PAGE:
Over some industry opposition, the Colorado Oil and Gas Conservation Commission (COGCC) Monday approved final setback requirements for oil and natural gas wells. Industry representatives criticized the action as "going too far," and potentially hurting the state's economy.
COGCC late last month were unable to resolve lingering issues and delayed its action until Monday's session, during which the panel voted 8-1 to establish much longer statewide setback distances of up to 1,000 feet (see Shale Daily, Jan. 28).
"We do not believe this new rule properly acknowledges either the complexities or the impacts to a diverse array of citizen stakeholders," said Tisha Schuller, CEO of the Colorado Oil and Gas Association (COGA). Ultimately, Schuller said, the new setback requirements could adversely impact farmers, ranchers and mineral rights owners, along with various business owners and residential builders.
After a provisional nonbinding 7-2 vote in early January, COGCC agreed to meet again Jan. 24, during which it tried but failed to complete the new setback rule, which everyone agreed would have a significant impact on exploration and production (E&P) operators, along with a new water sampling rule that COGCC finalized a day earlier (see Shale Daily, Jan. 11).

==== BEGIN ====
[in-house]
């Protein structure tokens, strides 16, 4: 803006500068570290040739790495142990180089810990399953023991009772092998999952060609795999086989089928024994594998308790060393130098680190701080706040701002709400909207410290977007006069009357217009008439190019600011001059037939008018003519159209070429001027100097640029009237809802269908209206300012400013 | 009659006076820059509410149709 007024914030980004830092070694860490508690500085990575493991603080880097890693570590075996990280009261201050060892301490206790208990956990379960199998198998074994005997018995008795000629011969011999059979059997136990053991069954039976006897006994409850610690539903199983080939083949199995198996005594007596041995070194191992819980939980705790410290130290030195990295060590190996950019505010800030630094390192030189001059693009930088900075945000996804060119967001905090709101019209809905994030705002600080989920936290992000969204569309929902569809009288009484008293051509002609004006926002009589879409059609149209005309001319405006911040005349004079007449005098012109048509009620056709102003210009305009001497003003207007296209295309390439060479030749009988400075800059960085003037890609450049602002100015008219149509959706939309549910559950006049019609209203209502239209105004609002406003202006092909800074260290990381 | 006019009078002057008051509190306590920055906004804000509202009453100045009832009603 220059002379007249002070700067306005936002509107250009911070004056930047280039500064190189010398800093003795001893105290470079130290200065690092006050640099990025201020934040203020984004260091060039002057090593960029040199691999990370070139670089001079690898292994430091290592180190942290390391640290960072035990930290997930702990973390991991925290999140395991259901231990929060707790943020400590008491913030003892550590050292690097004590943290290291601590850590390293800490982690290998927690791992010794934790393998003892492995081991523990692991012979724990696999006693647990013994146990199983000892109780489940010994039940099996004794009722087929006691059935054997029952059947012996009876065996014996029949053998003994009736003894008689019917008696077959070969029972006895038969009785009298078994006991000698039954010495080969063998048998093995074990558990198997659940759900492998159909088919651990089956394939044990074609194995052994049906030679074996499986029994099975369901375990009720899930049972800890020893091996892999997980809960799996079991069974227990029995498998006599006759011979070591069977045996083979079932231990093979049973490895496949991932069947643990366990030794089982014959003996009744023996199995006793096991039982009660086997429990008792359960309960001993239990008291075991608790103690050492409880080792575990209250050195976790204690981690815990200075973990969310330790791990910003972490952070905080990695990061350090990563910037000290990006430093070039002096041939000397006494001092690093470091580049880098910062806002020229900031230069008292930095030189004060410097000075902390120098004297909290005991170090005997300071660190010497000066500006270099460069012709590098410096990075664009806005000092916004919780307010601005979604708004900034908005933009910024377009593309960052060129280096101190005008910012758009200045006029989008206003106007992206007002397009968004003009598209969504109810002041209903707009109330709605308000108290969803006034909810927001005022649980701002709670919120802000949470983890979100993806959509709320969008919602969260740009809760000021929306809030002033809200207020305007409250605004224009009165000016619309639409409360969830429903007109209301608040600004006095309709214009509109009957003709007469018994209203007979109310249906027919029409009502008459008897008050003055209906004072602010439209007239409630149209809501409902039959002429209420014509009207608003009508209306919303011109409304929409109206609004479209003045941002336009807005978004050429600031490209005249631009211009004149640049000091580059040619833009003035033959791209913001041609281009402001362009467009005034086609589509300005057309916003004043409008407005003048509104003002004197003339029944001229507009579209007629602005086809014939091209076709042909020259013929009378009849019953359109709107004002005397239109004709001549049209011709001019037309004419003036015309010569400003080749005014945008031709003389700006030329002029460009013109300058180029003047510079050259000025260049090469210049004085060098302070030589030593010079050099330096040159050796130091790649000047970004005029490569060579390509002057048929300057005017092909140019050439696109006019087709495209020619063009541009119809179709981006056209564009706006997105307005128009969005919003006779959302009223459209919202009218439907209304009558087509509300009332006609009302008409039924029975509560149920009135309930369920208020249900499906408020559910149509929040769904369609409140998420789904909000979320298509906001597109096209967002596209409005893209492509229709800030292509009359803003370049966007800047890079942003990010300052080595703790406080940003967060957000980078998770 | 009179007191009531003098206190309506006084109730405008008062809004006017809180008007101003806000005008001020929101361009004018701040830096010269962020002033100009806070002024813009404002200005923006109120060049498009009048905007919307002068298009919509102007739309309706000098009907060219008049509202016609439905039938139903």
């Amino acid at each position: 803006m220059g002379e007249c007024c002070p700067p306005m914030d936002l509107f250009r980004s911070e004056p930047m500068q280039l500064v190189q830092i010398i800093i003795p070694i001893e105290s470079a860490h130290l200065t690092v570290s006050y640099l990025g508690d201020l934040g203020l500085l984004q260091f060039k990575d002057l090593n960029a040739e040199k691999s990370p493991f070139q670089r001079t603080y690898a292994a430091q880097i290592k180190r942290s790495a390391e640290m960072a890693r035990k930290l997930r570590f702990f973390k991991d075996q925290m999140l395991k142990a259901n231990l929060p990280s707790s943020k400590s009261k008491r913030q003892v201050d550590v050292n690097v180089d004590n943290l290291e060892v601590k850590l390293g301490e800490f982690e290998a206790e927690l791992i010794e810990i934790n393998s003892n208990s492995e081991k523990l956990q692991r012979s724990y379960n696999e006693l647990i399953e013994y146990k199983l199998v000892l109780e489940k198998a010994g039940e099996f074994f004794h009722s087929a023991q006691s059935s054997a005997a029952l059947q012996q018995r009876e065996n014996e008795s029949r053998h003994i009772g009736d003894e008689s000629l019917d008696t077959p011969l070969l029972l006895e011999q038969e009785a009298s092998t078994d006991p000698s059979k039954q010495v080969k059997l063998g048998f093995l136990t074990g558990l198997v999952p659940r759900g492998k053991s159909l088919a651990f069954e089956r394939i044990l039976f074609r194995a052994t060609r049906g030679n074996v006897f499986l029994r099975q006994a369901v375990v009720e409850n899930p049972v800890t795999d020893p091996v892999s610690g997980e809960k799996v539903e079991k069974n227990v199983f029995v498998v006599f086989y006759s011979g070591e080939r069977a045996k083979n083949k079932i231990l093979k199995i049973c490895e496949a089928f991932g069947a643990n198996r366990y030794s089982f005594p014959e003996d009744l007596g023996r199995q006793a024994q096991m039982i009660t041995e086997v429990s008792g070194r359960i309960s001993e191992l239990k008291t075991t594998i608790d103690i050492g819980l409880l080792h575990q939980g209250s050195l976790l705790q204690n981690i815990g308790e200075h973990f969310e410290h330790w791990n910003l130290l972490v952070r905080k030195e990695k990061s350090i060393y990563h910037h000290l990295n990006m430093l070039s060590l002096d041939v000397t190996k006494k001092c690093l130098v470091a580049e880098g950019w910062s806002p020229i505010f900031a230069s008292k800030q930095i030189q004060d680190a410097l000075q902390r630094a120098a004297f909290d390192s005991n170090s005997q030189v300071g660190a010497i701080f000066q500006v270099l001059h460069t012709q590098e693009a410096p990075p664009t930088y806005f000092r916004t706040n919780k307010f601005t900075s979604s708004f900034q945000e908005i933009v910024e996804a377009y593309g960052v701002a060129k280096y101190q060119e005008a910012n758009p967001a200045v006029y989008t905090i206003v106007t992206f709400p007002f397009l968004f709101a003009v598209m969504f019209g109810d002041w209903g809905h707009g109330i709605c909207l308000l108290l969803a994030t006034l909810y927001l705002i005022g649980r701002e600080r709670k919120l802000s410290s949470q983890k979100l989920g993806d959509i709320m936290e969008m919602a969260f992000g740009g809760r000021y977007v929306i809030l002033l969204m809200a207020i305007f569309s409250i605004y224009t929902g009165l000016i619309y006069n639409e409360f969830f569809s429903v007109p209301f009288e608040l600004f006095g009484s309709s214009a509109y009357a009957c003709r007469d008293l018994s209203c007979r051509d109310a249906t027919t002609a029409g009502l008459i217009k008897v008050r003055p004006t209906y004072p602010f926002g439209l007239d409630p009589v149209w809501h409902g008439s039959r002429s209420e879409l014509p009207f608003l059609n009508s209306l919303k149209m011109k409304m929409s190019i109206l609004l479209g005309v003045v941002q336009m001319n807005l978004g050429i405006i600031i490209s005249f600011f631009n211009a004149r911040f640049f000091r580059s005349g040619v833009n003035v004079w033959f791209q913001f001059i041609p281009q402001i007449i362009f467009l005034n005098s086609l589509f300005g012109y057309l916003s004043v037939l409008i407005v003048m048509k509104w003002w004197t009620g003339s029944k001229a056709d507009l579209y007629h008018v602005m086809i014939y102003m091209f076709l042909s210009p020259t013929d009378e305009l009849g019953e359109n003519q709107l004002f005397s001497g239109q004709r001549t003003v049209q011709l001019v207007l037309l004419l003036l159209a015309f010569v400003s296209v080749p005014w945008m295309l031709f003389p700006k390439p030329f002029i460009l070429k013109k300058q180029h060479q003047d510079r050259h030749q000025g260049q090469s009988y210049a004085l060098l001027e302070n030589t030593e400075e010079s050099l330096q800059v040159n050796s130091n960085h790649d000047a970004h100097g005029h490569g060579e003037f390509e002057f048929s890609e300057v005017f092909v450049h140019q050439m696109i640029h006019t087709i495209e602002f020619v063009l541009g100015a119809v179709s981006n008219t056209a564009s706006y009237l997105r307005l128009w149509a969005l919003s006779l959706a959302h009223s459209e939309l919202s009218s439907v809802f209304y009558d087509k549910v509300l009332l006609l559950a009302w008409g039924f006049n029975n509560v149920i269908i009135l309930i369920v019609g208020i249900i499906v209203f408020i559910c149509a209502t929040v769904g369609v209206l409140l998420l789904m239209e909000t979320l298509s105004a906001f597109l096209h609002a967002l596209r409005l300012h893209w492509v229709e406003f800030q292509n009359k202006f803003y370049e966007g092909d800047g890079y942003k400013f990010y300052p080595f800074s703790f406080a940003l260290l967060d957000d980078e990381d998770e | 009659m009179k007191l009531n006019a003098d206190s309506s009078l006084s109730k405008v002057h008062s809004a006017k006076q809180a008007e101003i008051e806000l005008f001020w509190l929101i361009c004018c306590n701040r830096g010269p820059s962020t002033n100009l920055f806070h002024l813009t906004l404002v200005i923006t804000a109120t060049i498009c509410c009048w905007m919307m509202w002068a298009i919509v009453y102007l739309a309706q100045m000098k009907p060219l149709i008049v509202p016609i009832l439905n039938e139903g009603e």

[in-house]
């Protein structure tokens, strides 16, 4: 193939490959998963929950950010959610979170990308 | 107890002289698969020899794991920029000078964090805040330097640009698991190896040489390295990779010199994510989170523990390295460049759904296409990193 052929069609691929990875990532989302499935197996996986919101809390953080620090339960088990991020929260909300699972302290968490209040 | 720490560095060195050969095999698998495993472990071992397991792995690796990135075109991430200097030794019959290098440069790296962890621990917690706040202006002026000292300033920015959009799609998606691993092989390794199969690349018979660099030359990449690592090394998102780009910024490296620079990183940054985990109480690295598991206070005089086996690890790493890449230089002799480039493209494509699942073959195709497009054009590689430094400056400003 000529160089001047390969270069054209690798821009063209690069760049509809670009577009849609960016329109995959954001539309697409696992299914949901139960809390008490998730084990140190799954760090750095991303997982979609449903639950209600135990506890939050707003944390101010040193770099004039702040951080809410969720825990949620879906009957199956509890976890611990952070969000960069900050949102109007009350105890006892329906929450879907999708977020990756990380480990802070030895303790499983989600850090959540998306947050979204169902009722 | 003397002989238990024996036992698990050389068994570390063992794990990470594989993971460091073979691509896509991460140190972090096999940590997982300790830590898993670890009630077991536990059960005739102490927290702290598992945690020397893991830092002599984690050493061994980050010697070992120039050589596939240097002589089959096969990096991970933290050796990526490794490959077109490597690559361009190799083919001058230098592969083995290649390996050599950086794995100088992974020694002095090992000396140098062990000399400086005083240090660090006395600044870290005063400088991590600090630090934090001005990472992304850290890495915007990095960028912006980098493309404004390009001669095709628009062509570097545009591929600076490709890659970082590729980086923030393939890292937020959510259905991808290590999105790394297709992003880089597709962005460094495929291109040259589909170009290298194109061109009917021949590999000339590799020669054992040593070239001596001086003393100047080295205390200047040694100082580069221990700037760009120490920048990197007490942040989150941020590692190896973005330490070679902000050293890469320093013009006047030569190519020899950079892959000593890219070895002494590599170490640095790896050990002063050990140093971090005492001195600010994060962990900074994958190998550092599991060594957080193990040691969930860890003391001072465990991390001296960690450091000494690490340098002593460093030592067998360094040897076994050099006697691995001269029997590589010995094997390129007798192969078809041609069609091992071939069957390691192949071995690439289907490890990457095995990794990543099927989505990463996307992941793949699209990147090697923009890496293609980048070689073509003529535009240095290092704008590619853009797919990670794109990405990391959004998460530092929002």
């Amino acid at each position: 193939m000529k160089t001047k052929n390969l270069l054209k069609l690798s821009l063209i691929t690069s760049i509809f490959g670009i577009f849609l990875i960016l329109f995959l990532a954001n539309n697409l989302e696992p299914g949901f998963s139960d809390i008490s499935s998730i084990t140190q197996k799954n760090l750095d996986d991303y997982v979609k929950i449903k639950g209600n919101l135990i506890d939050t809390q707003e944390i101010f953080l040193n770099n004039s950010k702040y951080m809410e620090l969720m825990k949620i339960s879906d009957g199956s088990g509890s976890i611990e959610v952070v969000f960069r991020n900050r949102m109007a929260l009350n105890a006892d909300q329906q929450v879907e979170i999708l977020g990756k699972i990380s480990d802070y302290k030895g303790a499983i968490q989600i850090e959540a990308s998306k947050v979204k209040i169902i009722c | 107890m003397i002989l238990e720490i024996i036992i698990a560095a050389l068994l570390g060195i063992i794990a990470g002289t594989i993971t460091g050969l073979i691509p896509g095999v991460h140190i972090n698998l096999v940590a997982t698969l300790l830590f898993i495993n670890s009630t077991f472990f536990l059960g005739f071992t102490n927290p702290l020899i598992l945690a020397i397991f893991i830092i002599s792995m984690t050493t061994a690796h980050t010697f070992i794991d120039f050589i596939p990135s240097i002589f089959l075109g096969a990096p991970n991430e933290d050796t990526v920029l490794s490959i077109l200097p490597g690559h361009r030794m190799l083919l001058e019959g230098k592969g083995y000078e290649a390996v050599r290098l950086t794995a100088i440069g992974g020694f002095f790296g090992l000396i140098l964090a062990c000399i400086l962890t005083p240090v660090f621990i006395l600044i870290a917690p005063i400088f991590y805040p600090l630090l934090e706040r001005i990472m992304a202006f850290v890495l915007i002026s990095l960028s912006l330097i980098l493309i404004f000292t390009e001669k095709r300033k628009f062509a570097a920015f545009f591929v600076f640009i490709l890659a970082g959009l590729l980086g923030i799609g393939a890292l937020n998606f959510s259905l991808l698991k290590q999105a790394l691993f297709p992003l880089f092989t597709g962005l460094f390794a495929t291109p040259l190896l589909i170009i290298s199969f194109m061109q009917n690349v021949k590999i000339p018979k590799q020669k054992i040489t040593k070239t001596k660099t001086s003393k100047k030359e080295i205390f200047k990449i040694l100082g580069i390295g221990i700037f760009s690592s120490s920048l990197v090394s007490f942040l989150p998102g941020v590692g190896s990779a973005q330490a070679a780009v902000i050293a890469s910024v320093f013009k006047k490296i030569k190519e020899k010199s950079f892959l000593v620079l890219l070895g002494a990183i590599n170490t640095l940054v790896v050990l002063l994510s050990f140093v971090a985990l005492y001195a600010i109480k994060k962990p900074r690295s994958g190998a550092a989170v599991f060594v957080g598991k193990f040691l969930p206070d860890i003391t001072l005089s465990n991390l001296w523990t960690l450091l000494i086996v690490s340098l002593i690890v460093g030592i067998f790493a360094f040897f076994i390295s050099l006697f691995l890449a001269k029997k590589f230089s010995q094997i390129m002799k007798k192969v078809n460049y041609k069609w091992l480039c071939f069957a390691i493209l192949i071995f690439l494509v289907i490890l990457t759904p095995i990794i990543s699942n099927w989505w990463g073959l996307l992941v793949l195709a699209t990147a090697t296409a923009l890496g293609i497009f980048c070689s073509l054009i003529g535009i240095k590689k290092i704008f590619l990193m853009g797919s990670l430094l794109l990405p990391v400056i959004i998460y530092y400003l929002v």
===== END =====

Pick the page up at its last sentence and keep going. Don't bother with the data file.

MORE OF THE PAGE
"The current contentious dialogue about oil and gas development exposes a great disconnect between our reliance on oil and gas resources [in Colorado] and our willingness to support its production," Schuller said.
COGA's major concern centered on the new statewide expansion of setbacks to 500 feet (rural) and 1,000 feet (high occupancy); it had endorsed the current shorter setbacks (350 and 750 feet, respectively).
COGA supported "a more holistic approach" backed by a coalition of E&P operators, such as Anadarko, Encana, Noble and PDC Energy. In addition to the shorter setbacks, it supported establishing an "urban mitigation zone" and respecting the rights of private landowners to negotiate private contracts with operators.